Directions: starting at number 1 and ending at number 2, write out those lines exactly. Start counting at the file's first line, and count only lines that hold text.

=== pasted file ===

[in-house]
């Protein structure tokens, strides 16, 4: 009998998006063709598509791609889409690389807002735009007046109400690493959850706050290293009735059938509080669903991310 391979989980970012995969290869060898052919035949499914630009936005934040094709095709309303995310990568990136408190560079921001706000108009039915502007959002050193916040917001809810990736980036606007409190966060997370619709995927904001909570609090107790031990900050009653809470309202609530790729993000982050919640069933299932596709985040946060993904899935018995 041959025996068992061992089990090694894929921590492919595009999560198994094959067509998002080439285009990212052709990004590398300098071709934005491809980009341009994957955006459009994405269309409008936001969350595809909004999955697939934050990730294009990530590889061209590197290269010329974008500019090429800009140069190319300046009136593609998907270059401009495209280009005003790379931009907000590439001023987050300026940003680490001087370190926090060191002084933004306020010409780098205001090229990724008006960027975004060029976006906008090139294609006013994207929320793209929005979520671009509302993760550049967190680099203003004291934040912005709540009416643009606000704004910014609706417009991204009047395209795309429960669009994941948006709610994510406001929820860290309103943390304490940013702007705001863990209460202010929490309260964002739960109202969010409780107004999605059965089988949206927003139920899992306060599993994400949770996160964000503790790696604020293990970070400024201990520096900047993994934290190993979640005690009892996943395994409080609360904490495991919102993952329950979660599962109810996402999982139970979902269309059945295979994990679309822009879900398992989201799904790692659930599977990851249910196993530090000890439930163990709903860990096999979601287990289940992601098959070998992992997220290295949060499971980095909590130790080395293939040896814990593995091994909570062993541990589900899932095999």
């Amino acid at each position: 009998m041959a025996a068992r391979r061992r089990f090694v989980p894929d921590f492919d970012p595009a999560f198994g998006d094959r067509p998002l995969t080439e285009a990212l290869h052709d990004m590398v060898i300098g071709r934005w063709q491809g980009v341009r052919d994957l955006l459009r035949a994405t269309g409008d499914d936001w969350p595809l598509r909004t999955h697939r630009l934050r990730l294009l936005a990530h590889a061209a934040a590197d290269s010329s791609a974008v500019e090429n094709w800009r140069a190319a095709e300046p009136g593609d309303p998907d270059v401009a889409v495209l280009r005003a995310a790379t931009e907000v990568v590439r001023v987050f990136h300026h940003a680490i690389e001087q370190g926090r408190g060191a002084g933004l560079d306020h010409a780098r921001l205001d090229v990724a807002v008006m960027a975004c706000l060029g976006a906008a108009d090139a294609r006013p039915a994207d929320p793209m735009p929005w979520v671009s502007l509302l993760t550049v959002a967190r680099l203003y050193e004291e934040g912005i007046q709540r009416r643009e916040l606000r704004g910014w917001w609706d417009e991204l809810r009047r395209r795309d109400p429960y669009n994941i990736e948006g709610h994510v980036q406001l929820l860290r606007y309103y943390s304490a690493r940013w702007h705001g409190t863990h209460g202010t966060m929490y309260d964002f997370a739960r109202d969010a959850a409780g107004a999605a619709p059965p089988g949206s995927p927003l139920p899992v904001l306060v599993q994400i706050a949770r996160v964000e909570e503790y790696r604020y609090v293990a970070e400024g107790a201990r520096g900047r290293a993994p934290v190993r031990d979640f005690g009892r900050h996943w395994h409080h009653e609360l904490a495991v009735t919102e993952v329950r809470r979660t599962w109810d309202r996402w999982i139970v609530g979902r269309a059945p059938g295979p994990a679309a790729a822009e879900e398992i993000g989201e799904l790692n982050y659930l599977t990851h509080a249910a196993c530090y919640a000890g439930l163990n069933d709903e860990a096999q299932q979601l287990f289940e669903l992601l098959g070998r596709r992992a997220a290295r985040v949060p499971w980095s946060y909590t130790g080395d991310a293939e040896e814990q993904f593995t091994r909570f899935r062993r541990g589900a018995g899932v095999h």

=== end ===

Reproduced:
[in-house]
């Protein structure tokens, strides 16, 4: 009998998006063709598509791609889409690389807002735009007046109400690493959850706050290293009735059938509080669903991310 391979989980970012995969290869060898052919035949499914630009936005934040094709095709309303995310990568990136408190560079921001706000108009039915502007959002050193916040917001809810990736980036606007409190966060997370619709995927904001909570609090107790031990900050009653809470309202609530790729993000982050919640069933299932596709985040946060993904899935018995 041959025996068992061992089990090694894929921590492919595009999560198994094959067509998002080439285009990212052709990004590398300098071709934005491809980009341009994957955006459009994405269309409008936001969350595809909004999955697939934050990730294009990530590889061209590197290269010329974008500019090429800009140069190319300046009136593609998907270059401009495209280009005003790379931009907000590439001023987050300026940003680490001087370190926090060191002084933004306020010409780098205001090229990724008006960027975004060029976006906008090139294609006013994207929320793209929005979520671009509302993760550049967190680099203003004291934040912005709540009416643009606000704004910014609706417009991204009047395209795309429960669009994941948006709610994510406001929820860290309103943390304490940013702007705001863990209460202010929490309260964002739960109202969010409780107004999605059965089988949206927003139920899992306060599993994400949770996160964000503790790696604020293990970070400024201990520096900047993994934290190993979640005690009892996943395994409080609360904490495991919102993952329950979660599962109810996402999982139970979902269309059945295979994990679309822009879900398992989201799904790692659930599977990851249910196993530090000890439930163990709903860990096999979601287990289940992601098959070998992992997220290295949060499971980095909590130790080395293939040896814990593995091994909570062993541990589900899932095999």